A major fear is that even if the mole can hammer its way into or through the barrier, the data “noise” created could cause headaches for researchers in eradicating it. Currently, all further operations with the HP3 instrument have now been suspended while engineers brainstorm the situation. It is hoped that InSight’s robot arm will be able to capture images of the HP3 instrument and these, together with other data will help them better assess the situation and determine a course of action. In the meantime, the probe is still able to gather temperature measurements from the surrounding subsurface regolith as its mission intended.

The Goldilocks Stars That Might be “Just Right” for Finding Habitable Planets

When it comes to exoplanets and the search for life elsewhere in our galaxy, reference is often made of the “Goldilocks zone” the region of space around a star where conditions are neither too hot nor too cold to inhibit the potential for life to arise. Now, according to a new study undertaken by a team at NASA’s Goddard Space Flight Centre, there may be “Goldilocks stars” that might offer a better chance for us to discover potentially habitable planets than might be the case with other types of stars where exoplanets have been found.

Classified as K-type main sequence stars and also referred to also as K-dwarfs (although many are only a little smaller and a little less massive than our own), these stars live a very long time, between 17 billion and 70 billion years, compared to 10 billion years for the Sun; they are also less extreme in their activity whilst in their youth.

A K-type star. Credit: Steve Bowers

The less aggressive nature of K-type stars means that they tend to be a lot more stable than their much smaller cousins, M-class red / brown dwarf stars. While these are the most numerous star type in the galaxy, they are often violent in their early life, so even while many  do indeed have planets in orbit, those planets can be subjected to heavy doses of radiation from their parent. That’s not all. Planets in orbit around M-class stars tend to be tidally locked with their parent, always keeping the same face turned towards it. This is liable to give rise to extremes of climate and weather on the planets. Finally, M-class stars tend to burn very brightly when they are young, so even without their energetic outbursts, they could generate sufficient energy to could boil off surface water on any planets that might form within their habitable zones. Thus, planets orbiting K-type stars potentially have a more benign environment for life than M-class.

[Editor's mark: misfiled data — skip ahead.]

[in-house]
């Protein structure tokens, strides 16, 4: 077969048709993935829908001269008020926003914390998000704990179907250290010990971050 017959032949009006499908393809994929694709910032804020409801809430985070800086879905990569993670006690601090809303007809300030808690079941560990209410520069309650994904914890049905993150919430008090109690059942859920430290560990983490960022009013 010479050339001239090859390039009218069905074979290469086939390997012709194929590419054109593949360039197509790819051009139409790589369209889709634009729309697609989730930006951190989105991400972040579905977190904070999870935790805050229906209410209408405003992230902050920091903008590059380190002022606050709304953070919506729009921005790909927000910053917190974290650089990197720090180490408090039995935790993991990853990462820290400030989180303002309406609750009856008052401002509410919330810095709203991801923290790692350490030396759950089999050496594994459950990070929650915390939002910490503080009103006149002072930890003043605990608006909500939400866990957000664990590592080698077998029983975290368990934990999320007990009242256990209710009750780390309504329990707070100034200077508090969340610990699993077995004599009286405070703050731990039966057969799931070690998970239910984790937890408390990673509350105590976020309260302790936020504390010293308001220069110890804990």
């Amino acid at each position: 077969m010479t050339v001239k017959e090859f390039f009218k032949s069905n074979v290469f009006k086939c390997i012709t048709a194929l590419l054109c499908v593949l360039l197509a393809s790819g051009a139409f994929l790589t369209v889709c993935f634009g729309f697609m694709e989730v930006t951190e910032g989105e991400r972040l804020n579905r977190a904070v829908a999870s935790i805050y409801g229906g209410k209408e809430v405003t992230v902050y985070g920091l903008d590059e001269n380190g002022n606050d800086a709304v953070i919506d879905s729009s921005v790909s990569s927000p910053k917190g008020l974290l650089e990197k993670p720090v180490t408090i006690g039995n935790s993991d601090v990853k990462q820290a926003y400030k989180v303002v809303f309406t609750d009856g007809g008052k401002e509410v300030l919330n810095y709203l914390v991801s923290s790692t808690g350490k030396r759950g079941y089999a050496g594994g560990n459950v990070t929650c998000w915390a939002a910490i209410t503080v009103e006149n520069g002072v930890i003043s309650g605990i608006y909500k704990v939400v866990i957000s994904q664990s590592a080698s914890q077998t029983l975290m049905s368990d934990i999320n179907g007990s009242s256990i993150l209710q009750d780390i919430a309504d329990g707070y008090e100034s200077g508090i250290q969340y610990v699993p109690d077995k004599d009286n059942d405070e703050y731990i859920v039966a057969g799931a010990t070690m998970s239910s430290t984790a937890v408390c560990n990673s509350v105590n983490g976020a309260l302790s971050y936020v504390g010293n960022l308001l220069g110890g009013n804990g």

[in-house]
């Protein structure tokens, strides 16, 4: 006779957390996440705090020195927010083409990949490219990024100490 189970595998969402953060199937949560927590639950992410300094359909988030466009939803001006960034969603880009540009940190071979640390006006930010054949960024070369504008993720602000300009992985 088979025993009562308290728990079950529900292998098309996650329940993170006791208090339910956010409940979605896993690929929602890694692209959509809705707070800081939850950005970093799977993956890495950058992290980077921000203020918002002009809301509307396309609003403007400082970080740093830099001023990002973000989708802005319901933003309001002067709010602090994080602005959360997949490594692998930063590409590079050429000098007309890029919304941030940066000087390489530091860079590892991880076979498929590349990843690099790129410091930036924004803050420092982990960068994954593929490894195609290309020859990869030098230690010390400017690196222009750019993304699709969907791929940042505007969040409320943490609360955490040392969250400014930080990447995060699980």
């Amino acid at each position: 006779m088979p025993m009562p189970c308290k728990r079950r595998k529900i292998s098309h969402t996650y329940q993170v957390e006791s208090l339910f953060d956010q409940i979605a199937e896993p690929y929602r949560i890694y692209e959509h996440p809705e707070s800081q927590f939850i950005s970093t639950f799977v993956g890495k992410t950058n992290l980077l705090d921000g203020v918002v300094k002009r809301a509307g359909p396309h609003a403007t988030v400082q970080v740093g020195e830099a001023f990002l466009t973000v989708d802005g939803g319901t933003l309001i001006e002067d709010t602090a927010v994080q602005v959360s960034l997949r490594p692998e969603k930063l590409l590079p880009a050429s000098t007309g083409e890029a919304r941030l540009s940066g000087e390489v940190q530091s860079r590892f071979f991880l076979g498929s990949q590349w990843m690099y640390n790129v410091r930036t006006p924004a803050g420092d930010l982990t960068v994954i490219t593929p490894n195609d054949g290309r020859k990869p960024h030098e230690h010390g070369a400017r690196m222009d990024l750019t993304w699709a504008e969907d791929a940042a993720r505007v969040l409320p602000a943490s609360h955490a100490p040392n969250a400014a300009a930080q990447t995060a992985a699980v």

Further, the nature of K-type stars means we are more likely to identify potential evidence of life on any planets orbiting them.

To explain, the simultaneous presence of oxygen and methane in a planet’s atmosphere is seen as a strong biosignature, because these gases tend to destroy one another, so if they are detected together within a planet’s atmosphere, it tends to imply something is producing them both quickly, quite possibly life. However, stars like our own give off ultraviolet light that produces highly reactive oxygen gases which can mask the natural interaction between oxygen and methane in a planetary atmosphere, making it harder to identify the oxygen / methane biosignature. This isn’t the case with K-type stars, as the study notes:

When you put the planet around a K star, the oxygen does not destroy the methane as rapidly, so more of it can build up in the atmosphere. This is because the K star’s ultraviolet light does not generate highly reactive oxygen gases that destroy methane as readily as a Sun-like star.

– study lead, Giada Arney, NASA’s Goddard Space Flight Centre

As K-type stars are dimmer than main sequence stars like the Sun, it is also potentially easier to locate planets orbiting them. Thus, the study puts forward a compelling case for studying them at length for signs of planets orbiting them, and the potential for locating possible biosignatures in the atmospheres of those planets. The study even suggest targets for further study, including 61 Cygni A/B, Epsilon Indi, and Groombridge 1618.